Jump to content

Thousand-yard stare

From Wikipedia, the free encyclopedia
War artist Thomas Lea's The Two-Thousand Yard Stare
An exhausted U.S. Marine, Theodore James Miller exhibits the thousand-yard stare after two days of constant fighting at the Battle of Eniwetok, February 1944.

The thousand-yard stare (also referred to as two-thousand-yard stare) is a phrase often used to describe the blank, unfocused gaze of people experiencing dissociation due to acute stress or traumatic events. It was originally used about war combatants and the post-traumatic stress they exhibited but is now also used to refer to an unfocused gaze observed in people under a stressful situation, or in people with certain mental health conditions.[1]

The thousand-yard stare is sometimes described as an effect of shell shock or combat stress reaction, along with other mental health conditions. Still, it is not a formal medical term.[1][2][3]


The phrase was popularized after Life magazine published the painting Marines Call It That 2,000 Yard Stare by World War II artist and correspondent Tom Lea,[4] although the painting was not referred to with that title in the 1945 magazine article. The painting, a 1944 portrait of a nameless Marine at the Battle of Peleliu, is now held by the United States Army Center of Military History in Fort Lesley J. McNair, Washington, D.C.[5] About the real-life Marine who was his subject, Lea said:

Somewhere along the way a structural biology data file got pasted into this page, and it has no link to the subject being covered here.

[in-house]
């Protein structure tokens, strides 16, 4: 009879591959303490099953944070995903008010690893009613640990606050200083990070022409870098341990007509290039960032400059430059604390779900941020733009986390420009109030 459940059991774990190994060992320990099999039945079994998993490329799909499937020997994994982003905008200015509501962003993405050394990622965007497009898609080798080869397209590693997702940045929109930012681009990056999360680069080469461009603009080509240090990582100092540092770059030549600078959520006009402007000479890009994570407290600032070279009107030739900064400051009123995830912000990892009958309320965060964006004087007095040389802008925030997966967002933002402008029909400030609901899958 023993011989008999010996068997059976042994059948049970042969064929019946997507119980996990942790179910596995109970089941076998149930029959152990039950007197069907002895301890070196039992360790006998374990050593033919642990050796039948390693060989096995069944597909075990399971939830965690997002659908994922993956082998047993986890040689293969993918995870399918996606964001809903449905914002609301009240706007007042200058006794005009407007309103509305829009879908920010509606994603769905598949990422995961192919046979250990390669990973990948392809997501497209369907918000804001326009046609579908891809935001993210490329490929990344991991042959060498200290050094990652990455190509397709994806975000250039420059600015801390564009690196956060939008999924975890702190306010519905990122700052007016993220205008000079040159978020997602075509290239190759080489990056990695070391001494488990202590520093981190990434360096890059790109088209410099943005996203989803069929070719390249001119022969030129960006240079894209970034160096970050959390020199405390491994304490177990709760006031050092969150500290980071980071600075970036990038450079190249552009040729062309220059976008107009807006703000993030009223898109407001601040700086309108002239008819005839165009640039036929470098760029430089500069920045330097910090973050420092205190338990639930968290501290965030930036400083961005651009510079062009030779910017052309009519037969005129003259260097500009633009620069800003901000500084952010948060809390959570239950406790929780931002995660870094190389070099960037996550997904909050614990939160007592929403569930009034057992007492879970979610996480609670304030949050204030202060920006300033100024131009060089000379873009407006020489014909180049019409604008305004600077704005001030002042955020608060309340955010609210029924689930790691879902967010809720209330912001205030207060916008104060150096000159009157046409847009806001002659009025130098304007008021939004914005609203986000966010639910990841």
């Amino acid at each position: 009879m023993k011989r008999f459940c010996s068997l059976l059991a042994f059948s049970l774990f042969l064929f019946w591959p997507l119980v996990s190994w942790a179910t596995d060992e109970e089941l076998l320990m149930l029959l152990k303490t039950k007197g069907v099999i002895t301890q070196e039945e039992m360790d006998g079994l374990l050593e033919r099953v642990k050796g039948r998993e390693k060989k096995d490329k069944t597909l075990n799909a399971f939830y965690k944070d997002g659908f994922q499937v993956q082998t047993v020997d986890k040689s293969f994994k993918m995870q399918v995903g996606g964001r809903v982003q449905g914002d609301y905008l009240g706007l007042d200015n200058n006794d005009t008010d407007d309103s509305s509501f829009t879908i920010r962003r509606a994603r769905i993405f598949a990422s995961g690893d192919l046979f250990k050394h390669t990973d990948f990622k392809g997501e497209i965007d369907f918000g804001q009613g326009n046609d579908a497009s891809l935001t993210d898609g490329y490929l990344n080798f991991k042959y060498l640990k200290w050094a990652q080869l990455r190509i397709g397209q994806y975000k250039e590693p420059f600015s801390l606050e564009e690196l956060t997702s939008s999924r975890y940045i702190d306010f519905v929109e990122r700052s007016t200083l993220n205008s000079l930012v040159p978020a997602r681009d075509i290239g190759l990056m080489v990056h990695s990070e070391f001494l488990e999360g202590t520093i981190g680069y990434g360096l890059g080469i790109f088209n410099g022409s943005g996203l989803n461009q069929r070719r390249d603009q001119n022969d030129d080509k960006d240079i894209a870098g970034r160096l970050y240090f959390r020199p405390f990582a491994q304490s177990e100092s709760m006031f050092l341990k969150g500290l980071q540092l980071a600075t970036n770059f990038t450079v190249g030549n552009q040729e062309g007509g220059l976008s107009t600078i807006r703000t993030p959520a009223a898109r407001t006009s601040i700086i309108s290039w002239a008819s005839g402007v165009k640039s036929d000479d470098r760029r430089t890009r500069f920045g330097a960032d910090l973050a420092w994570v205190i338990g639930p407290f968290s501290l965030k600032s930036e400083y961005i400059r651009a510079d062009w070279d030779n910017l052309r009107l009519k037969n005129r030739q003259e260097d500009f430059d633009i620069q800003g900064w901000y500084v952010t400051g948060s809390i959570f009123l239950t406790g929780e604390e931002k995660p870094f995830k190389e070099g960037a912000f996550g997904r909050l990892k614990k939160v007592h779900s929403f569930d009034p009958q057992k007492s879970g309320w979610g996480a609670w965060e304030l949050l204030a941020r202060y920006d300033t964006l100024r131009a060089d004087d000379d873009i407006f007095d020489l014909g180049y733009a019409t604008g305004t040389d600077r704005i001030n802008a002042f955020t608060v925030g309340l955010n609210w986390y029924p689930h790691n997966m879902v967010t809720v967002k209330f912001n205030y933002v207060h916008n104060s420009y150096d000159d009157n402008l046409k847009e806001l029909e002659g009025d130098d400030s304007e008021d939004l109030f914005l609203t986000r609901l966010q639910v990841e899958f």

He left the States 31 months ago. He was wounded in his first campaign. He has had tropical diseases. He half-sleeps at night and gouges Japs out of holes all day. Two-thirds of his company has been killed or wounded. He will return to attack this morning. How much can a human being endure?[6]

When recounting his arrival in Vietnam in 1965, then-Corporal Joe Houle (director of the Marine Corps Museum of the Carolinas in 2002) said he saw no emotion in the eyes of his new squad: "The look in their eyes was like the life was sucked out of them". He later learned that the term for their condition was "the 1,000-yard stare". "After I lost my first friend, I felt it was best to be detached," he explained.[7]

See also[edit]


  1. ^ a b "Peleliu as a paradigm for PTSD: The two thousand yard stare - Hektoen International". hekint.org. Retrieved 2024-01-22.
  2. ^ Mills, M. Anthony; Mills, Mark P. (2014). "The Invention of the War Machine". The New Atlantis (42): 3–23. ISSN 1543-1215. JSTOR 43152788.
  3. ^ Kudler, Harold (2017). "Combat Stress and Related Disorders". Principles and Practice of Hospital Medicine. McGraw-Hill Education.
  4. ^ Life magazine, 6/11/1945, p. 65. link
  5. ^ Jones, James, Tom Lea (illustration), (1975). - "Two-Thousand-Yard Stare" Archived 2006-11-09 at the Wayback Machine. - WW II. - (c/o Military History Network). - Grosset and Dunlap. - pp.113,116. - ISBN 0-448-11896-3
  6. ^ LaRocque, Gene (1991). "War Through the Eyes of Artists". America's Defense Monitor, Program Number 438. Center for Defense Information. Archived from the original (Transcript of televised broadcast) on 2006-10-26. Retrieved 2006-10-27.
  7. ^ Stone, Sgt. Arthur L. (2002-05-02). "Retired Sgt. Maj. Joe Houle recounts Vietnam tour". Marine Corps News. Archived from the original on 2015-07-07. Retrieved 2015-07-07.